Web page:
Pressures on working families linked to low fertility rates

The release of a new study, Fertility and Family Policy in Australia, reveals ongoing pressures on working families are preventing many women from having children or large families. 

In her response to the research paper released by the Australian Institute of Family Studies, Minister for Families, Housing, Community Services and Indigeneous Affairs, Jenny Macklin says working families need support during life transitions so that they have the confidence to have children if they want them.

Ms Macklin said support systems need to address the realities of modern Australian life.

The report confirms that fertility rates are at close to the lowest ever in Australia and are below the level required for population replacement.  Most of those surveyed would like to have more children and only very few considered no children or one child their ideal number of children.

The research paper found that even with economic security, couples lacked confidence in their ability to create and maintain a family environment which provided emotional and financial support for children.  Their decision to not have children was also influenced by other factors including difficulties in accessing childcare, job insecurity and the cost of housing.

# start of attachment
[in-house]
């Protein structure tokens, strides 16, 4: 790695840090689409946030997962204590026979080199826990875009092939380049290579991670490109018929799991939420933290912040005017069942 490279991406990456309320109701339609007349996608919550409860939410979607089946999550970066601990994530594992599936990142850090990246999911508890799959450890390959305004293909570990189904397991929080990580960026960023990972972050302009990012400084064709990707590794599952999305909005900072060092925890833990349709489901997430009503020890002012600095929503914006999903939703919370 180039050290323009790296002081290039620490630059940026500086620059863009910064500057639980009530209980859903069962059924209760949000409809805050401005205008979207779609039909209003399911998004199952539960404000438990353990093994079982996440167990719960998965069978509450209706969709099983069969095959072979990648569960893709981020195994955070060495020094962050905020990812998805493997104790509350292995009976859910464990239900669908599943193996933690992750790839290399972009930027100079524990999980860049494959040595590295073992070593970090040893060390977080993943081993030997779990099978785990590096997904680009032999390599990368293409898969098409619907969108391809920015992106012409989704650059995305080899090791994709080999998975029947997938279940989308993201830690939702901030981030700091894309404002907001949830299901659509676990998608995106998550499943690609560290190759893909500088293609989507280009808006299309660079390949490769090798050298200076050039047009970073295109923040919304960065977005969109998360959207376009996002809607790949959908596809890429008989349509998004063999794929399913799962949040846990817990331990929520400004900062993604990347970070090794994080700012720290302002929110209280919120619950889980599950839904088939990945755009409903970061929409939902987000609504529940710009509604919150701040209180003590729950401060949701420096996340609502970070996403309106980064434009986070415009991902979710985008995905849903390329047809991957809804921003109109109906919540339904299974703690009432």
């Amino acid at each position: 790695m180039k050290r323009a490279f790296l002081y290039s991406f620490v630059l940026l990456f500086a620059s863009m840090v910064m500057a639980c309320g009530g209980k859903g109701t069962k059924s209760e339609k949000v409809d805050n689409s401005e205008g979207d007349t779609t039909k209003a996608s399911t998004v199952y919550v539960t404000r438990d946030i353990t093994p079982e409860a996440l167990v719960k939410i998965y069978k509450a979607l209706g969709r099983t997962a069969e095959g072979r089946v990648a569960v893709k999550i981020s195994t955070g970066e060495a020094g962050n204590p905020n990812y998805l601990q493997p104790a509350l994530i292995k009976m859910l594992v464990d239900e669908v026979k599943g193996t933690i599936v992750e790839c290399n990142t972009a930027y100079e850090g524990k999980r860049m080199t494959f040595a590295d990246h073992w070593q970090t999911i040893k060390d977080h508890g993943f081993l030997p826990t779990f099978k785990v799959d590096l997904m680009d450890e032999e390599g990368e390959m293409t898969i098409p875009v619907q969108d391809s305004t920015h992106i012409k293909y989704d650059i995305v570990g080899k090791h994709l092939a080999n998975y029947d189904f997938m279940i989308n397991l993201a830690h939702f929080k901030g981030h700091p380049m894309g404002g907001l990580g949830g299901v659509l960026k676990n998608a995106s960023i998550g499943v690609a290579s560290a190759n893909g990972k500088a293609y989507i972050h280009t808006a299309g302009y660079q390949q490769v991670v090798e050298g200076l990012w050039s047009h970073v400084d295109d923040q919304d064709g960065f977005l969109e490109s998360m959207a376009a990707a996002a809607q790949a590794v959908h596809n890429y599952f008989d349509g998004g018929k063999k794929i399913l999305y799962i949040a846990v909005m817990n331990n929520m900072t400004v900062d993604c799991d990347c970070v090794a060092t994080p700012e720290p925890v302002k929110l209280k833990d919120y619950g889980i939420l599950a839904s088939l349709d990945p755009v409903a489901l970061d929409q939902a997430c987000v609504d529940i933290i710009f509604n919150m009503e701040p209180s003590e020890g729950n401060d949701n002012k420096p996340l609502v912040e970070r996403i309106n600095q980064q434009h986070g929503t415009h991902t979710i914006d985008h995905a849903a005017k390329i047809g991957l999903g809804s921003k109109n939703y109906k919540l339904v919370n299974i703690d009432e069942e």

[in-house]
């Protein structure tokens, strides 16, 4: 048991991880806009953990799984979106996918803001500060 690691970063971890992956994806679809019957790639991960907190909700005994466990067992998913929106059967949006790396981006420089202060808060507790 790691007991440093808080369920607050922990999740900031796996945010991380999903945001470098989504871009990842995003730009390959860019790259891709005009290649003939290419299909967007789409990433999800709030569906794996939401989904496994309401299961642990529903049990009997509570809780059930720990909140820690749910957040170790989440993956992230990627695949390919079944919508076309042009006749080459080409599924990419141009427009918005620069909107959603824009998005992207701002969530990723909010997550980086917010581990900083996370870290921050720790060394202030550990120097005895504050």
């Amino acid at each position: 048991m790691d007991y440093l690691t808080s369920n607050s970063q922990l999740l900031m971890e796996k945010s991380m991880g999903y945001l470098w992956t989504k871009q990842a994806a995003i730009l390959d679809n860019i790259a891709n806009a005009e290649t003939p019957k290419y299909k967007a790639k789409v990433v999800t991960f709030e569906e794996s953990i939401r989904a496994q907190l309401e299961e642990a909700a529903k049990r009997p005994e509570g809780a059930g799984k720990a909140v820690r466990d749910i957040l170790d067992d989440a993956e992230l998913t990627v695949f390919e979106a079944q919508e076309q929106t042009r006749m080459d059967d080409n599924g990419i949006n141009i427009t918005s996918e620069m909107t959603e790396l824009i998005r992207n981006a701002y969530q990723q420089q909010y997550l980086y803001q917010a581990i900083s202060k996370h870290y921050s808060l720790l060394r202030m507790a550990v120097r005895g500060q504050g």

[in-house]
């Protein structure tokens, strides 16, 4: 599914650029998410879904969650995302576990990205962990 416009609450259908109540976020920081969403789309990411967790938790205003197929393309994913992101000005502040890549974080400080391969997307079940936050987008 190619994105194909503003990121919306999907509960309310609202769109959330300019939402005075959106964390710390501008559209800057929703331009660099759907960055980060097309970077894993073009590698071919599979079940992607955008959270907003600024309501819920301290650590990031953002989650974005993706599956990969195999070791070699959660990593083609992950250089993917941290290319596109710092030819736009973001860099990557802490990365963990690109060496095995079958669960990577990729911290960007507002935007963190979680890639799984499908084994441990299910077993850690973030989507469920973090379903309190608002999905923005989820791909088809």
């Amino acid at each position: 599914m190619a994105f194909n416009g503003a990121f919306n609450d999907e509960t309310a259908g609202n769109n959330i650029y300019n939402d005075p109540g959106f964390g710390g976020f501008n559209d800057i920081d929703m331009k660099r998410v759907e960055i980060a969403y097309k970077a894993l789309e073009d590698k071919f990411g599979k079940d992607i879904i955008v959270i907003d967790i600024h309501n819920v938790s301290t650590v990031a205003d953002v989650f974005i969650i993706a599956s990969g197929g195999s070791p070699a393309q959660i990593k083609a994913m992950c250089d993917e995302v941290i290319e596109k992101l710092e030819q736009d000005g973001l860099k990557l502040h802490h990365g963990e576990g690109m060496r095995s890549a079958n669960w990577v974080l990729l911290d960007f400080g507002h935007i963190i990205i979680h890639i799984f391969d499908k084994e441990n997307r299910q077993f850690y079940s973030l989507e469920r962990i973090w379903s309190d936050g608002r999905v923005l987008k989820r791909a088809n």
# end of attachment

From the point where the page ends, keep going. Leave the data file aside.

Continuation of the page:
The Rudd Government has announced policies to help families balance work and family such as parental leave, increasing the Child Care Tax Rebate from 30% to 50%, universal preschool for all four year olds and co-locating child care services on school sites.

The Australian Government has also asked the Productivity Commission to examine ways the Government can improve support to parents with newborn children.

The Commission will explore ways to make it as easy as possible for working mums to balance their employment with the important job of raising a new generation of Australians.

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